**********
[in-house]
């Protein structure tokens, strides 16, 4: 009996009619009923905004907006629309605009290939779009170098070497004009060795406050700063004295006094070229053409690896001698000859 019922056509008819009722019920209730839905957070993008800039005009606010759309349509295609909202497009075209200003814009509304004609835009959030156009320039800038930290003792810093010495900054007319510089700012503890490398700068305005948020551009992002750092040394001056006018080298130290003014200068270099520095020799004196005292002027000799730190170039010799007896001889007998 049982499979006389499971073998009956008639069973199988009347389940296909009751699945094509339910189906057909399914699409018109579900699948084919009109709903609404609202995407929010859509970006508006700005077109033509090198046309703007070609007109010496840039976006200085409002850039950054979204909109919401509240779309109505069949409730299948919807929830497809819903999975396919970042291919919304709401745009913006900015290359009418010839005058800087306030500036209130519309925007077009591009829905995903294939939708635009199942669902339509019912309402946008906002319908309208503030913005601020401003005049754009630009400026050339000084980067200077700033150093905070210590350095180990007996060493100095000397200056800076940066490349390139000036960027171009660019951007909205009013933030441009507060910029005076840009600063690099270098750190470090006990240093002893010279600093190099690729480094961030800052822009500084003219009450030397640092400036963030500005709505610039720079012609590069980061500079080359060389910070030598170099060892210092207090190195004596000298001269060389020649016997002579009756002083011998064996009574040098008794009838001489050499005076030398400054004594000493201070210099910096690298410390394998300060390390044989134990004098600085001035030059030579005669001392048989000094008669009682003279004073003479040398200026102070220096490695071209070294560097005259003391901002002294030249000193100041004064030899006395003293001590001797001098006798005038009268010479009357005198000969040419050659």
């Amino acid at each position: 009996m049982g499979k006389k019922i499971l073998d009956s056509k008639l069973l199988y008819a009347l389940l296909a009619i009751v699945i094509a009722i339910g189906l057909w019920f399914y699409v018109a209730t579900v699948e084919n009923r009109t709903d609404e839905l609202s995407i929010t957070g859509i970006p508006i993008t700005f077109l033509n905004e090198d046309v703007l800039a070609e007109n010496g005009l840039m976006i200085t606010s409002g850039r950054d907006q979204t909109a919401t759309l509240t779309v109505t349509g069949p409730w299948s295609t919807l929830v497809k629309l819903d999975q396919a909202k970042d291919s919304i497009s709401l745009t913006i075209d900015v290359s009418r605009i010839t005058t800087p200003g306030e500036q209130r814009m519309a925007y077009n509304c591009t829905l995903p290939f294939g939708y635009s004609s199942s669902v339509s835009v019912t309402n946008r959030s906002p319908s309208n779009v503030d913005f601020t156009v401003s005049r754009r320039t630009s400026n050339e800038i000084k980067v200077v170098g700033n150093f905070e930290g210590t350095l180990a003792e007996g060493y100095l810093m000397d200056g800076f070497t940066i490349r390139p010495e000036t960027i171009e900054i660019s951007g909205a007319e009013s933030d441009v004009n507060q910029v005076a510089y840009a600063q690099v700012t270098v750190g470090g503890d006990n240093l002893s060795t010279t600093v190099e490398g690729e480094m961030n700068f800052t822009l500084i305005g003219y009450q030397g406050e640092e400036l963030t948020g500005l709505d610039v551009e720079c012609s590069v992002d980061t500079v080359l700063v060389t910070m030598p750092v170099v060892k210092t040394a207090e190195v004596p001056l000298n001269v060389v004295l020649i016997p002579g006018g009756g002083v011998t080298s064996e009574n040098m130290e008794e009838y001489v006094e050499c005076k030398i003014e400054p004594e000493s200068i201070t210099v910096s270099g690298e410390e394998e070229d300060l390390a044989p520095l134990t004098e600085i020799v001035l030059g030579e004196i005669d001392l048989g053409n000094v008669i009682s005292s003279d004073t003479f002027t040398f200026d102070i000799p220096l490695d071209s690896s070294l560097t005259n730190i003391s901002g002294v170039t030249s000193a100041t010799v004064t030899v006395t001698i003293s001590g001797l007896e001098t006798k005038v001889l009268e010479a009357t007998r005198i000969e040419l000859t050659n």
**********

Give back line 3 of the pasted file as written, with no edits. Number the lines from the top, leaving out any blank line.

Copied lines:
């Amino acid at each position: 009996m049982g499979k006389k019922i499971l073998d009956s056509k008639l069973l199988y008819a009347l389940l296909a009619i009751v699945i094509a009722i339910g189906l057909w019920f399914y699409v018109a209730t579900v699948e084919n009923r009109t709903d609404e839905l609202s995407i929010t957070g859509i970006p508006i993008t700005f077109l033509n905004e090198d046309v703007l800039a070609e007109n010496g005009l840039m976006i200085t606010s409002g850039r950054d907006q979204t909109a919401t759309l509240t779309v109505t349509g069949p409730w299948s295609t919807l929830v497809k629309l819903d999975q396919a909202k970042d291919s919304i497009s709401l745009t913006i075209d900015v290359s009418r605009i010839t005058t800087p200003g306030e500036q209130r814009m519309a925007y077009n509304c591009t829905l995903p290939f294939g939708y635009s004609s199942s669902v339509s835009v019912t309402n946008r959030s906002p319908s309208n779009v503030d913005f601020t156009v401003s005049r754009r320039t630009s400026n050339e800038i000084k980067v200077v170098g700033n150093f905070e930290g210590t350095l180990a003792e007996g060493y100095l810093m000397d200056g800076f070497t940066i490349r390139p010495e000036t960027i171009e900054i660019s951007g909205a007319e009013s933030d441009v004009n507060q910029v005076a510089y840009a600063q690099v700012t270098v750190g470090g503890d006990n240093l002893s060795t010279t600093v190099e490398g690729e480094m961030n700068f800052t822009l500084i305005g003219y009450q030397g406050e640092e400036l963030t948020g500005l709505d610039v551009e720079c012609s590069v992002d980061t500079v080359l700063v060389t910070m030598p750092v170099v060892k210092t040394a207090e190195v004596p001056l000298n001269v060389v004295l020649i016997p002579g006018g009756g002083v011998t080298s064996e009574n040098m130290e008794e009838y001489v006094e050499c005076k030398i003014e400054p004594e000493s200068i201070t210099v910096s270099g690298e410390e394998e070229d300060l390390a044989p520095l134990t004098e600085i020799v001035l030059g030579e004196i005669d001392l048989g053409n000094v008669i009682s005292s003279d004073t003479f002027t040398f200026d102070i000799p220096l490695d071209s690896s070294l560097t005259n730190i003391s901002g002294v170039t030249s000193a100041t010799v004064t030899v006395t001698i003293s001590g001797l007896e001098t006798k005038v001889l009268e010479a009357t007998r005198i000969e040419l000859t050659n």